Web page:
Perhaps not. Last fall I met with a book club who’d been using Signs in Life for a devotional.  They’d just finished Maya Angelou’s memoir. At the time a reality star had just published her own memoir. I asked the group about their own stories, wondering aloud where our stories fit in. And then we talked about being part of God’s story, wondering where our own stories fit in. I walked with Moses in my second book, but I’m certainly no Moses. I’ve had struggles in life, but I’m certainly no Maya. But surrounding the cross are all our stories, stories that don’t have to be found somewhere between Genesis and Revelation to matter. They don’t have to appear on Amazon’s best-seller list to count. Our stories are more important than that, because they’re chapters in God’s great story. Richard Rohr, a Franciscan friar, said, “The genius of the biblical story is that, instead of simply giving us ‘seven habits for highly effective people,’ it gives us permission and even direction to take conscious ownership of our own story at every level, every part of life and experience. God will use all of this material, even the negative parts, to bring life and love.”

You and I may be traveling different roads, but we’re traveling with God’s divine direction, leading us where we’ve chose to go and also where we haven’t. Now that’s a story to tell!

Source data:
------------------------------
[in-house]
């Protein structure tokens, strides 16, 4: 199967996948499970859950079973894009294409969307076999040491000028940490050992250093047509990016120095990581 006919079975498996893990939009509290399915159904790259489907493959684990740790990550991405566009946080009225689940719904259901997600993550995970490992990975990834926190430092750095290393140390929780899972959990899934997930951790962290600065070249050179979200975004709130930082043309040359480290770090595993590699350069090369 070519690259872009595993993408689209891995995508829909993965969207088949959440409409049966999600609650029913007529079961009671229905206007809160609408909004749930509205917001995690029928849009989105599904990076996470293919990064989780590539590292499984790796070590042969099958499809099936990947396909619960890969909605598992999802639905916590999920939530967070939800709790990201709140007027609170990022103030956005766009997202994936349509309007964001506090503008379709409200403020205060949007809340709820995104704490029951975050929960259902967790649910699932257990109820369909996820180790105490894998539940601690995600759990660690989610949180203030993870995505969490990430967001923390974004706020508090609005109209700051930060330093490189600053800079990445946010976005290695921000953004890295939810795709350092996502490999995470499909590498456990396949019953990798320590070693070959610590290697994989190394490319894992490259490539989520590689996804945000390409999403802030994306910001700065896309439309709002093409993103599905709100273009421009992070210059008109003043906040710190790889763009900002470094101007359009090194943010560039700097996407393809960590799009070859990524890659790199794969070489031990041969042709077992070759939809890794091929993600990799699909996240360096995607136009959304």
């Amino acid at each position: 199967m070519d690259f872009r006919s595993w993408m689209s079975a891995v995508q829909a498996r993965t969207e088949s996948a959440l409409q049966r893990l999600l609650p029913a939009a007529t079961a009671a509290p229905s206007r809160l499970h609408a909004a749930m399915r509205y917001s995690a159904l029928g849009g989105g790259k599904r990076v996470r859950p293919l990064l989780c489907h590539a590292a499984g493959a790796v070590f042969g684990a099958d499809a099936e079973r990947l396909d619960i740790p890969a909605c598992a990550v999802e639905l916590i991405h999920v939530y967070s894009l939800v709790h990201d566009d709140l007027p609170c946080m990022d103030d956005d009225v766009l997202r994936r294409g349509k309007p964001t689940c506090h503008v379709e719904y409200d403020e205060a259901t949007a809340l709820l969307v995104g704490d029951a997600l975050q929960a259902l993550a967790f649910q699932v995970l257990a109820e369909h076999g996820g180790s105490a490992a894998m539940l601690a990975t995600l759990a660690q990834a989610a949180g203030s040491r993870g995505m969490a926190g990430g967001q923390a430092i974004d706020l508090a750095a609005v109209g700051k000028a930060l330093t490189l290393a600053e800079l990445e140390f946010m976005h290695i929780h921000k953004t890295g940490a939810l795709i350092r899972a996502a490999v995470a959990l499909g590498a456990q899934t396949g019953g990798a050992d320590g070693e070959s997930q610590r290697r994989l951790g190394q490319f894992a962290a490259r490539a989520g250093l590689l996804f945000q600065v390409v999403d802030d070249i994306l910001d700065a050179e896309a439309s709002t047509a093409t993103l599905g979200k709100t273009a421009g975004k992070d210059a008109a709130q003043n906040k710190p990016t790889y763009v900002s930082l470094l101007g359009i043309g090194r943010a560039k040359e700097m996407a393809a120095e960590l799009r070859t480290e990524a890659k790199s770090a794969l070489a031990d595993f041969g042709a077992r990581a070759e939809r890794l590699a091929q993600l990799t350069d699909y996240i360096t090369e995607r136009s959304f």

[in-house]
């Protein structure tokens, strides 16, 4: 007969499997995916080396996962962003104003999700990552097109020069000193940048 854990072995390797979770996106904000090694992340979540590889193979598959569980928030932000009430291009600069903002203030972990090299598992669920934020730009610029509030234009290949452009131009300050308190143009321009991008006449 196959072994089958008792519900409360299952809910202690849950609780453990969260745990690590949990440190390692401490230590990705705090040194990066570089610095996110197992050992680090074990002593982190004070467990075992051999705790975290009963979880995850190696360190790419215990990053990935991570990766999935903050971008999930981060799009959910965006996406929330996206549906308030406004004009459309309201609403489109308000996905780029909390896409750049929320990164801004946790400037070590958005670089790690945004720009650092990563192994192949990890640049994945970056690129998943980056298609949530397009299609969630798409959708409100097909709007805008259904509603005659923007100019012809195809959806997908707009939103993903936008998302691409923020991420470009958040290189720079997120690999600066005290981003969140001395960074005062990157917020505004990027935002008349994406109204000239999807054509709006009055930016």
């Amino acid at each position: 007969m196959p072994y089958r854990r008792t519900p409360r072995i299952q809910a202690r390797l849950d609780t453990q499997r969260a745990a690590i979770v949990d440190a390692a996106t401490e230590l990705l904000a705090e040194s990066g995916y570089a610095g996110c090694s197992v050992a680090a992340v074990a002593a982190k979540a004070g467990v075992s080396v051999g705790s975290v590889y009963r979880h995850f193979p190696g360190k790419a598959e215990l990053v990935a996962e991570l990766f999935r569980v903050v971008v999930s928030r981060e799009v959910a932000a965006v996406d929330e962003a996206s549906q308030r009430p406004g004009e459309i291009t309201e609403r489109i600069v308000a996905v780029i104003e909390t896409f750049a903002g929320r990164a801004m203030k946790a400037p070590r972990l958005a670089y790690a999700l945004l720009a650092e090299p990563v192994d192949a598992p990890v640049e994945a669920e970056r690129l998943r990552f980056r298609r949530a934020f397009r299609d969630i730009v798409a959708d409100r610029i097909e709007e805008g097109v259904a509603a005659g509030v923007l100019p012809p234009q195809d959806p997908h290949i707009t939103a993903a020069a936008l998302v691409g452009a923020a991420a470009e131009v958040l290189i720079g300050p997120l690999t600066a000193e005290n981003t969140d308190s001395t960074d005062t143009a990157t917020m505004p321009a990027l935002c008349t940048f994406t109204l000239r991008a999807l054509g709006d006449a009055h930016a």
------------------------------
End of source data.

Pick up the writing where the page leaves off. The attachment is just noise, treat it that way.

Deanna Nowadnick is the author of two books, Fruit of My Spirit: Reframing Life in God’s Grace and Signs in Life: Finding Direction in Our Travels with God. Both are inspirational memoirs. When not writing, Deanna serves as a registered investment advisor with The Planner’s Edge, an investment advisory firm in Washington State. She’s active in her church, playing the violin Sunday mornings and serving on the leadership team. She loves Bible study and delights in meetings with various women’s groups. Deanna’s a Pacific Northwest native who’s been blessed with a wonderful marriage to Kurt. Deanna is also on Facebook at Deanna Nowadnick—Author, Speaker, Mentor and Twitter @DeannaNowadnick.

 

Perez: ‘Good teacher’ points us toward eternal life

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By Nick Perez
Special to Inside The Pew

“And a ruler asked him, ‘Good Teacher, what must I do to inherit eternal life?’

And Jesus said to him, ‘Why do you call me good? No one is good except God alone. You know the commandments:Nick Perez “Do not commit adultery, do not murder, do not steal. do not bear false witness, Honor your father and mother.” And he (the rich ruler) said to him, “All of these I have kept from my youth.”